dren from 24,298 families with two
or more children enrolled in a large
Florida school district from 1994-95
through 2000-01, Figlio studied
national reading and mathematics
test scoresand grade transcripts to
determine who was promoted to the
next grade or referred to gifted pro-
grams. Comparing pairs of siblings,
Figlio found teachers treat children
within the same family differently
depending on academic perform-
A boy named Damarcus, for ex-
ample, was 2 percent less likely
than his brother Dwayne to be re-
ferred to a gifted program, even
with identical test scores, he said.

"The black-white test score gap
has been a persistent issue in
American education for decades,
despite the fact that African-
Americans and white children are
receiving increasingly similar edu-
cation," he said. "Our study shows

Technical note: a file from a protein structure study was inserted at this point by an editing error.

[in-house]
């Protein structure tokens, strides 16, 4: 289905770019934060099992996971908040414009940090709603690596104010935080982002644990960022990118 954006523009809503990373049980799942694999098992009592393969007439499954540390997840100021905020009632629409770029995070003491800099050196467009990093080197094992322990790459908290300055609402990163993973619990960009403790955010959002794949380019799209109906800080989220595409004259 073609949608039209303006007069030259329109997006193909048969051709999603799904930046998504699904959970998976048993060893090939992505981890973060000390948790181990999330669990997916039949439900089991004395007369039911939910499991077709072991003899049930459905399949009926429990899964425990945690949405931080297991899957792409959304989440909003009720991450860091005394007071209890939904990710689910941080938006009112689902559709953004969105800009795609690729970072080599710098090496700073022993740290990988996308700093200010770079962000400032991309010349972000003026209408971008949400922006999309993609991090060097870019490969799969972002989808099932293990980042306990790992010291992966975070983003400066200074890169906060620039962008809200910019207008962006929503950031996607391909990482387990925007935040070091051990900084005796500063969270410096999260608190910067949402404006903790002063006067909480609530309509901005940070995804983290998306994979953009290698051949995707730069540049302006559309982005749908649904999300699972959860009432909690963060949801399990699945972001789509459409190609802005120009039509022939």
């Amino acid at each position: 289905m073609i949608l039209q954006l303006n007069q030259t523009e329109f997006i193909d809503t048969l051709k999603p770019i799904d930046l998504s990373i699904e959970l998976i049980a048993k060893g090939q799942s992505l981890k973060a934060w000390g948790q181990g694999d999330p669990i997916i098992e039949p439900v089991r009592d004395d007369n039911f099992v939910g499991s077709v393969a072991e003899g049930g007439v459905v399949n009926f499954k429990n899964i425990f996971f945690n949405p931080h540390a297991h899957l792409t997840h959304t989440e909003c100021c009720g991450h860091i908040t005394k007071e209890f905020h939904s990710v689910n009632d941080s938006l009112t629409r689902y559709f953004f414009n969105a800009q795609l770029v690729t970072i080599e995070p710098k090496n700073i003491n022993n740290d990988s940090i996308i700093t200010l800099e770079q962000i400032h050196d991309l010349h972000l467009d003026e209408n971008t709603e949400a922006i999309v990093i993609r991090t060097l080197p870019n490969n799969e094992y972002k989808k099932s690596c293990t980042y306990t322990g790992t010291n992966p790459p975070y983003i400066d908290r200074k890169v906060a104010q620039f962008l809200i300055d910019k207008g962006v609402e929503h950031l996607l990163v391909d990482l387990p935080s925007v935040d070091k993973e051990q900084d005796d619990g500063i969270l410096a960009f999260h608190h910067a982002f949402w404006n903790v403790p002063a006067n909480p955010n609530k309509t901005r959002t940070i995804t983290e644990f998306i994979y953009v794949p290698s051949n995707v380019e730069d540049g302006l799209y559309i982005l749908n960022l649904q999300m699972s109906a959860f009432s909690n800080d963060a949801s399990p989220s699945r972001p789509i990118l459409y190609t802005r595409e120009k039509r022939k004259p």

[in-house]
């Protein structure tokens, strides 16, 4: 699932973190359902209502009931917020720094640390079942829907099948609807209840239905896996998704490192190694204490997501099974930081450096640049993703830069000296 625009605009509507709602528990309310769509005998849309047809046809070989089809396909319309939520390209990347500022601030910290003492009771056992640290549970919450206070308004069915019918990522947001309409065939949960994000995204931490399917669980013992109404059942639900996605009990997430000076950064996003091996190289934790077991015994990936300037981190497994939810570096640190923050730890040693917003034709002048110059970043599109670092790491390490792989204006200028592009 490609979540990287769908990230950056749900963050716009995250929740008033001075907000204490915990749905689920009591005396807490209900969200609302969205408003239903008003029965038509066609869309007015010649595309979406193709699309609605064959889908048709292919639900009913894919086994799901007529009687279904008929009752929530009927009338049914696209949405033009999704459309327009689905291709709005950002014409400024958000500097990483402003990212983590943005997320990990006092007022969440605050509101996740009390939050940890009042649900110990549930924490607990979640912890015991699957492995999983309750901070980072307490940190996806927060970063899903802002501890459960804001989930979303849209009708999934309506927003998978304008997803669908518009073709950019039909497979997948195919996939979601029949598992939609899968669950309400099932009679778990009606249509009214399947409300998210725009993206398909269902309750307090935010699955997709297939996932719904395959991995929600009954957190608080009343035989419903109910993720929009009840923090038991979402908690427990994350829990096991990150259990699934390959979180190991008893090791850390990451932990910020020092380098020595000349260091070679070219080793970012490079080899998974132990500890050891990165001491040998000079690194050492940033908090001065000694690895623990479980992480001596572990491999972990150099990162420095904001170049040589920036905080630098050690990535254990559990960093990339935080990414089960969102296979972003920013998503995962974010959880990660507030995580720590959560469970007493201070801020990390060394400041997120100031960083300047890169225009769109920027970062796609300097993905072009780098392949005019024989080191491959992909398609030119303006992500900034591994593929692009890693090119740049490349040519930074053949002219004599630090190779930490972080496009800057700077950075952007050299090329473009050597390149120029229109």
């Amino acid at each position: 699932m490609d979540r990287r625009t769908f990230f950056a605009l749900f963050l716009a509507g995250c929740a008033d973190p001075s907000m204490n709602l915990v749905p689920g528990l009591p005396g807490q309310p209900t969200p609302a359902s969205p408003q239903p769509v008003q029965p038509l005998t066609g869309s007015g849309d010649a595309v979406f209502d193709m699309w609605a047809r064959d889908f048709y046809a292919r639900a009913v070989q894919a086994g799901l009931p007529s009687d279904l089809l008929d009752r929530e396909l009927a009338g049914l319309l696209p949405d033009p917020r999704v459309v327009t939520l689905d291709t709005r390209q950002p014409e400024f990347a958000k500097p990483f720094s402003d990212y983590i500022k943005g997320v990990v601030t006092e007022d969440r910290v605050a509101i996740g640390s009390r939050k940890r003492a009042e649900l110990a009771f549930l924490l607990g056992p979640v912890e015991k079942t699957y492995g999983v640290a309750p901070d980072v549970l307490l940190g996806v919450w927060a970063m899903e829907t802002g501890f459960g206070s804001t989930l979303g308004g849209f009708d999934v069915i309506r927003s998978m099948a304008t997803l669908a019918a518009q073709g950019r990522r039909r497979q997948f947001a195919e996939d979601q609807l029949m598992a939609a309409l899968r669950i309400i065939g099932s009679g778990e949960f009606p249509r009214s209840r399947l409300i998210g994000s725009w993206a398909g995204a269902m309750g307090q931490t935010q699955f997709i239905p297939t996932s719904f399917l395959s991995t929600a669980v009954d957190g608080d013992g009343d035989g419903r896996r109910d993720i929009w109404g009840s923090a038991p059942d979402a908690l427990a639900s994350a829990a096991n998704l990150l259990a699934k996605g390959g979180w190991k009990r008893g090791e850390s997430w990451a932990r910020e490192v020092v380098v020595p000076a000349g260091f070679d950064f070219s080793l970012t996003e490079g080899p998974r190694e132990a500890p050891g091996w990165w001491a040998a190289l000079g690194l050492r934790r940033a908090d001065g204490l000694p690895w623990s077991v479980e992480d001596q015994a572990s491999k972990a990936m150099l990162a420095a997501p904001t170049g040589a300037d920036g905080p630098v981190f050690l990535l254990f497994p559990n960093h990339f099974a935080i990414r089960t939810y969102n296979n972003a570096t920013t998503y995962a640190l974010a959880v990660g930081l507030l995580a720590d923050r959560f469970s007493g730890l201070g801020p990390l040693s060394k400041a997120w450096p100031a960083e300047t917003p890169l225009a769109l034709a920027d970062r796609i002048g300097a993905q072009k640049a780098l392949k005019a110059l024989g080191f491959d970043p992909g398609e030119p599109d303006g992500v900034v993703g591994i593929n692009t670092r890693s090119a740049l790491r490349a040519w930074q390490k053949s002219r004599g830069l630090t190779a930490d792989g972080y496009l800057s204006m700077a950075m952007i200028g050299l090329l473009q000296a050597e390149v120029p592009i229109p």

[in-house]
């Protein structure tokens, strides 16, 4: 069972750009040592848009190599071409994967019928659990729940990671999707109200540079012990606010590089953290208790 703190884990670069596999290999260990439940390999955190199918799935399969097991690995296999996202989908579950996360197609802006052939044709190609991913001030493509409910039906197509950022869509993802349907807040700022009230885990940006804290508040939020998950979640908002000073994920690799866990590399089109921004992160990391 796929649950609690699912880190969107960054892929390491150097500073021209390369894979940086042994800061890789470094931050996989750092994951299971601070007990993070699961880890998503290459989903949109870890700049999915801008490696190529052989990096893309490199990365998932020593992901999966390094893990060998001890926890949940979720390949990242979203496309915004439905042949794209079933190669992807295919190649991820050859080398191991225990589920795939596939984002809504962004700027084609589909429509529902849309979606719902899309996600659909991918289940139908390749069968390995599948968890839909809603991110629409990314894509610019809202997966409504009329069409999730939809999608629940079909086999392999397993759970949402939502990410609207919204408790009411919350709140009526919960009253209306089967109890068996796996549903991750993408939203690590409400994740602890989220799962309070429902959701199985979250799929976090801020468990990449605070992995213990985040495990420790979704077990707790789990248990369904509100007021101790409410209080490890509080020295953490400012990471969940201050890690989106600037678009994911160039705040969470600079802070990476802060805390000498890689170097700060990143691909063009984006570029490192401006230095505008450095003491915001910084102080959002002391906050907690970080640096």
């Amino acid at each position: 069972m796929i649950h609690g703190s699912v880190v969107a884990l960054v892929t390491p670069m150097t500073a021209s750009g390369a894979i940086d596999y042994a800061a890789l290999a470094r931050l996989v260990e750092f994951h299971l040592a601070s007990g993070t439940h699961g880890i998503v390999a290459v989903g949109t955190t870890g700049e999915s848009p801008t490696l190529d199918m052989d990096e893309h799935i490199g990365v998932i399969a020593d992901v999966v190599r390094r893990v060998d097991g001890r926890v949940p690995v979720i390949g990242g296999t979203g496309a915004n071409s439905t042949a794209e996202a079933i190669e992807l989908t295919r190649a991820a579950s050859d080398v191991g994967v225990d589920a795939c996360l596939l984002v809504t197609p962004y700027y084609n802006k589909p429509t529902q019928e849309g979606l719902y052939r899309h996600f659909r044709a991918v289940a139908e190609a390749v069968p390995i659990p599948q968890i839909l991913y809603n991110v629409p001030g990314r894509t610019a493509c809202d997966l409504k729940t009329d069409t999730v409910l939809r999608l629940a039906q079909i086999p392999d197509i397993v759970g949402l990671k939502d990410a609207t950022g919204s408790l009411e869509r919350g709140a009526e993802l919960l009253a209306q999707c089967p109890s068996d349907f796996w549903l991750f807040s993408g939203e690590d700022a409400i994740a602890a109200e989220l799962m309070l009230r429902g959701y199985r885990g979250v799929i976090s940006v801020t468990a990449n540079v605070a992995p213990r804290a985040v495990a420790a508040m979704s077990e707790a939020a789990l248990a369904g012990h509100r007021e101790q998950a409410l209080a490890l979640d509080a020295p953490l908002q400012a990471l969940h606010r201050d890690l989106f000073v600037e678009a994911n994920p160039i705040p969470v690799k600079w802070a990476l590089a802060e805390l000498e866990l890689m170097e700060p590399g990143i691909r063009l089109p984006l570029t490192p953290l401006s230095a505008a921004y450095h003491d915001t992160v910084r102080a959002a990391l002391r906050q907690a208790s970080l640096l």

that names are partly to explain for
this gap."
Although giving a child name
associated with low socio-economic
status accounts for only about 15
percent of the black-white test score
gap, this is a more significant
amount than the effect of dramatic
reductions in class size found in
other studies, teachers' years of
experience or whether teachers have
bachelor's or master's degrees, Fig-
lio said.
The opposite results were found
with Asian names, Figlio, who pre-
sented his paper to the American

LS 1. Get Real! You don't have
to eat like this to prevent diabetes.
Over 45 and overweight? Talk to your health care
provider about the small steps you can take to
prevent diabetes. For free information about
preventing diabetes, call 1-800-438-5383.

4 big rewards
U A message from the National Diabetes Education Program, sponsored by the
L i National Institutes of Health and the Centers for Disease Control and Prevention.

Medicare Rights Seminar
Thursday, May 19, 2005, 11 a.m.

Visit the Medicare booth at the Senior Expo
on May 18 & 19 from 10 a.m.- 4 p.m.